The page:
Jany. 31st, 1902

My dear Simpson,

Referring to yesterday’s case of two Japanese officials who came over and visited the Torpedo Station, The Chief of the Bureau of Ordnance referred the telephone request to this office and he was told that the same courtesies could be shown these officials as were shown Fleet Engineer Ohdachi, I.J.N.

This action was an error, not at your end by at this end of the case.

These officials should not have been allowed to inspect any of the works of the station, not having proper letter of admission from the Secretary or the Chief of the Bureau of Navigation acting for the Secretary.

The legations and embassies have all been informed of the ruling of the Department requiring them to obtain proper authority from the Department before any intended visit to a naval station or yard, and they will be held to this.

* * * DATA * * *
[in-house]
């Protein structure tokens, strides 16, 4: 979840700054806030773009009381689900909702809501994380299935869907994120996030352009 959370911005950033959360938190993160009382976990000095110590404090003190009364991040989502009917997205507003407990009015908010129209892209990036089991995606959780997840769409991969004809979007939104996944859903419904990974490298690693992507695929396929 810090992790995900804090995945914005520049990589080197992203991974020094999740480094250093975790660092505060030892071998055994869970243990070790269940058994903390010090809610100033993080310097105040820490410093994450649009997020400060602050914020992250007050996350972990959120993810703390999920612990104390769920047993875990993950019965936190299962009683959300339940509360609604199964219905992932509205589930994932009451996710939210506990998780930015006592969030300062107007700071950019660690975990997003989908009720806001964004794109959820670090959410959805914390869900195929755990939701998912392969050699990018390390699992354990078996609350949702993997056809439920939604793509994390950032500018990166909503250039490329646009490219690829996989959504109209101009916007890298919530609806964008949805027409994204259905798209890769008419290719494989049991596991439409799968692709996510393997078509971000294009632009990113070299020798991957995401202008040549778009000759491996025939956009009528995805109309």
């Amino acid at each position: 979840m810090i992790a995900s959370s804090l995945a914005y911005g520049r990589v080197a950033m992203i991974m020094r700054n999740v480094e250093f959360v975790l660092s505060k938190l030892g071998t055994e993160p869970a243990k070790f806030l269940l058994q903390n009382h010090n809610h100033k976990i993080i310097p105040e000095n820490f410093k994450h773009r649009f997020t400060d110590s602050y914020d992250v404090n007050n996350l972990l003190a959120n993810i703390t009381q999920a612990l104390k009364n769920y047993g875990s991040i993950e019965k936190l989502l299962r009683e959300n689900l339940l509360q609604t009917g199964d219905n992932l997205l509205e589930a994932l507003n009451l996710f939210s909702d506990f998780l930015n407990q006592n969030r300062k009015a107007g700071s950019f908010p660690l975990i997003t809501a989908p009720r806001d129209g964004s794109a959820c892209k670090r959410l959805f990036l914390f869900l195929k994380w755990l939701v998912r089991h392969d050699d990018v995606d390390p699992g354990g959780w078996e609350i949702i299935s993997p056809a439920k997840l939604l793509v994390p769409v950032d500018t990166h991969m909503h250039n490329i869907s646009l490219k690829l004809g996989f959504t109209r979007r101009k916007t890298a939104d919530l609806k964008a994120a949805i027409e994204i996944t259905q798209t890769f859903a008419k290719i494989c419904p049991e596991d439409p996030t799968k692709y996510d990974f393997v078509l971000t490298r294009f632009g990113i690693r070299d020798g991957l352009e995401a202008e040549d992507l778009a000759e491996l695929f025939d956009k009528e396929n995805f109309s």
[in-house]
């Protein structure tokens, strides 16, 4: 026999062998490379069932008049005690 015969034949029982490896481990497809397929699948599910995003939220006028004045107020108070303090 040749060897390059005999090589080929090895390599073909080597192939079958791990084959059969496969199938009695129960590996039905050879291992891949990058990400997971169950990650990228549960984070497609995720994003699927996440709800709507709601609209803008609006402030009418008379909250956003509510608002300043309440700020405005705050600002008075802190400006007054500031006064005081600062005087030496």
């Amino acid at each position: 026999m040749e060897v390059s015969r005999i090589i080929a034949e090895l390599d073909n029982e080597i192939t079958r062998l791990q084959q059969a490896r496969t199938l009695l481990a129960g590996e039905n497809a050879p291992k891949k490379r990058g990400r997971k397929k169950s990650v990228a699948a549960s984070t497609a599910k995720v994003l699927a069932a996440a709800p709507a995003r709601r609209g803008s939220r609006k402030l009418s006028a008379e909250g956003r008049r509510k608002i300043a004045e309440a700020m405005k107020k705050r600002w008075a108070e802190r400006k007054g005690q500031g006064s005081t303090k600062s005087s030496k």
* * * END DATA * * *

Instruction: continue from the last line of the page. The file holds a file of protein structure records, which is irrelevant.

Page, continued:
It was thought at the time your message was received that these two Japanese were two to whom permission had not been given, but who had not yet availed themselves of it.

Your telegram, however, of this morning shows that an error has been made.

These people must be held to produce a proper letter of admission or be referred to the Bureau of Navigation for the same.

Now, Simpson, the error was mine, and I am very anxious that it shall not establish any precedent and that the consequences of the error shall go no further.

Will you please communicate this idea to anyone besides yourself in authority, who may be influenced by this as a precedent.

I hope that you thoroughly understand that no criticism is intended of anyone connected with this matter but myself.

The matter has been made all straight with the Bureau of Ordnance, and I desire it to make it plain to you.

Hoping that you are having a pleasant tour of duty and with kindest regards and good wishes, I am, very sincerely yours,

Thos. Snowden

Lieut. Edw. Simpson, U.S.N.